Linguistic Variation, Discourse Analysis, and Deaf Education: Case Studies from ISL

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Variation in language has been acknowledged as central to the characterization of spoken and written discourse. Speakers' ability to change and adjust language according to the communicative circumstances is a prominent factor that demonstrates their linguistic literacy and skill. Nonetheless, few studies have explored the characterization of discursively motivated variation in sign languages, and little is known about the topic. The purpose of the current study is to present features of variation in Israeli Sign Language as they appear in two discourse types - narrative versus expository texts. We present this aspect of linguistic literacy as it is expressed in two case studies of two adult signers in two domains: sign parameters and the use of signing space. The findings reveal a discourse type effect on the way that these aspects are expressed and highlight the importance of discourse and linguistic knowledge to educators of deaf students.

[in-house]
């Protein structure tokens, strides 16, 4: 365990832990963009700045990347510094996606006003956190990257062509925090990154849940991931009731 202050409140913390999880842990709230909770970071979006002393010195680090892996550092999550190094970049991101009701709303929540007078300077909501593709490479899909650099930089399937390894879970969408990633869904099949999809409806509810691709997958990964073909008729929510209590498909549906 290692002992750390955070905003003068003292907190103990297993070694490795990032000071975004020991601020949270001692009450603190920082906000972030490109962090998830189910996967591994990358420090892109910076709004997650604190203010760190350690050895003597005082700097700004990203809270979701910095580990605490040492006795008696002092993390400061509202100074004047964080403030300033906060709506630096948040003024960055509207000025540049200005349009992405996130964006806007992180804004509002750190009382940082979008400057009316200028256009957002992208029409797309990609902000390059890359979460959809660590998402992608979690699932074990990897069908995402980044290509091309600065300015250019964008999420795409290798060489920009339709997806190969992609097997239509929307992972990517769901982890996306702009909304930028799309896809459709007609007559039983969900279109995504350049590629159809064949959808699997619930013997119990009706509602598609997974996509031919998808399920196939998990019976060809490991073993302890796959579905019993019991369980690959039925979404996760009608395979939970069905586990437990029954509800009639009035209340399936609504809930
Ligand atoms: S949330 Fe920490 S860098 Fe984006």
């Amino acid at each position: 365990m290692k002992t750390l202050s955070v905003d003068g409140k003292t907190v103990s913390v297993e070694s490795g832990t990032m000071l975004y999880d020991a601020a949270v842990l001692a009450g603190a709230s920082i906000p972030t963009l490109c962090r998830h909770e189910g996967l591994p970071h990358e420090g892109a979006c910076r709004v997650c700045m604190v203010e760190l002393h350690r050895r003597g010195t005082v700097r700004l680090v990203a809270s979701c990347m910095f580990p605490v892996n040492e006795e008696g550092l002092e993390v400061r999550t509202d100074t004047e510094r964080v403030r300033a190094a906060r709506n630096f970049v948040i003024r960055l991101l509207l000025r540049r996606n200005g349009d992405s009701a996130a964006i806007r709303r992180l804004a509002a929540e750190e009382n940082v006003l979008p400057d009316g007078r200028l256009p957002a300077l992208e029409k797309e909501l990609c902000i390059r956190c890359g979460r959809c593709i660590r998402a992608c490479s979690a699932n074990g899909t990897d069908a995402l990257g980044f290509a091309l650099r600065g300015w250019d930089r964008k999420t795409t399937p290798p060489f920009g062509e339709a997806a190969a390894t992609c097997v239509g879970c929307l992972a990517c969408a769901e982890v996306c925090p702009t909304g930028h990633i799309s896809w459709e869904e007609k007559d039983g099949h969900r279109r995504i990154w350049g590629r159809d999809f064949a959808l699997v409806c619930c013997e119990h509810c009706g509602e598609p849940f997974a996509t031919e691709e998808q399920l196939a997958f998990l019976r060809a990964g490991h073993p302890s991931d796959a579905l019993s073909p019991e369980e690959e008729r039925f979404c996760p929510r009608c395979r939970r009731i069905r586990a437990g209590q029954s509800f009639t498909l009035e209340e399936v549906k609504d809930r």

Original languageEnglish
Pages (from-to)84-98
Number of pages15
JournalJournal of Deaf Studies and Deaf Education
Issue number1
StatePublished - 23 Dec 2022

Bibliographical note

Publisher Copyright:
© 2022 The Author(s).

ASJC Scopus subject areas

  • General Medicine


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